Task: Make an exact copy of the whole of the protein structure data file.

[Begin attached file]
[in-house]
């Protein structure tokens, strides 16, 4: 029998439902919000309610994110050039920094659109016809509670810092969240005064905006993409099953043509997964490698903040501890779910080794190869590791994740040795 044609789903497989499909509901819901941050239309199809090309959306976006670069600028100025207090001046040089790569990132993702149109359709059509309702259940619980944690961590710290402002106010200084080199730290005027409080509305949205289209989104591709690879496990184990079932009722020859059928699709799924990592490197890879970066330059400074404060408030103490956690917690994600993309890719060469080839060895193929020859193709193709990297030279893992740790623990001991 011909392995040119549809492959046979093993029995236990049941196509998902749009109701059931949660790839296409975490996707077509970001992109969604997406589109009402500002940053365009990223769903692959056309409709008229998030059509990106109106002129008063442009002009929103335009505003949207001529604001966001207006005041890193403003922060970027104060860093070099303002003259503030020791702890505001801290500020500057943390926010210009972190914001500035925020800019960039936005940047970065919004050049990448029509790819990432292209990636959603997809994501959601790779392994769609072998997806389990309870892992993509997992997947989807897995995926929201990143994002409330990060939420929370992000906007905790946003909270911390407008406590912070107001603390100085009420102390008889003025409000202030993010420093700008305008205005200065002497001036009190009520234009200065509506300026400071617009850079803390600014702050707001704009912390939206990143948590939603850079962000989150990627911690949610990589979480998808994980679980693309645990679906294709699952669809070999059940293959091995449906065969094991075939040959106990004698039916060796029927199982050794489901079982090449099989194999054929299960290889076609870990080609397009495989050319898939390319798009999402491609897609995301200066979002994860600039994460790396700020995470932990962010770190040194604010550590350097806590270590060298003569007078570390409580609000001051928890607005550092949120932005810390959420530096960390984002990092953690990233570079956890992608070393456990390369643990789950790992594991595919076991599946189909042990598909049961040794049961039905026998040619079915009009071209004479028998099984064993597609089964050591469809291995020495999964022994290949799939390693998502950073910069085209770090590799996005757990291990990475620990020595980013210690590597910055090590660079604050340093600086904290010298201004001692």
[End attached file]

[in-house]
């Protein structure tokens, strides 16, 4: 029998439902919000309610994110050039920094659109016809509670810092969240005064905006993409099953043509997964490698903040501890779910080794190869590791994740040795 044609789903497989499909509901819901941050239309199809090309959306976006670069600028100025207090001046040089790569990132993702149109359709059509309702259940619980944690961590710290402002106010200084080199730290005027409080509305949205289209989104591709690879496990184990079932009722020859059928699709799924990592490197890879970066330059400074404060408030103490956690917690994600993309890719060469080839060895193929020859193709193709990297030279893992740790623990001991 011909392995040119549809492959046979093993029995236990049941196509998902749009109701059931949660790839296409975490996707077509970001992109969604997406589109009402500002940053365009990223769903692959056309409709008229998030059509990106109106002129008063442009002009929103335009505003949207001529604001966001207006005041890193403003922060970027104060860093070099303002003259503030020791702890505001801290500020500057943390926010210009972190914001500035925020800019960039936005940047970065919004050049990448029509790819990432292209990636959603997809994501959601790779392994769609072998997806389990309870892992993509997992997947989807897995995926929201990143994002409330990060939420929370992000906007905790946003909270911390407008406590912070107001603390100085009420102390008889003025409000202030993010420093700008305008205005200065002497001036009190009520234009200065509506300026400071617009850079803390600014702050707001704009912390939206990143948590939603850079962000989150990627911690949610990589979480998808994980679980693309645990679906294709699952669809070999059940293959091995449906065969094991075939040959106990004698039916060796029927199982050794489901079982090449099989194999054929299960290889076609870990080609397009495989050319898939390319798009999402491609897609995301200066979002994860600039994460790396700020995470932990962010770190040194604010550590350097806590270590060298003569007078570390409580609000001051928890607005550092949120932005810390959420530096960390984002990092953690990233570079956890992608070393456990390369643990789950790992594991595919076991599946189909042990598909049961040794049961039905026998040619079915009009071209004479028998099984064993597609089964050591469809291995020495999964022994290949799939390693998502950073910069085209770090590799996005757990291990990475620990020595980013210690590597910055090590660079604050340093600086904290010298201004001692």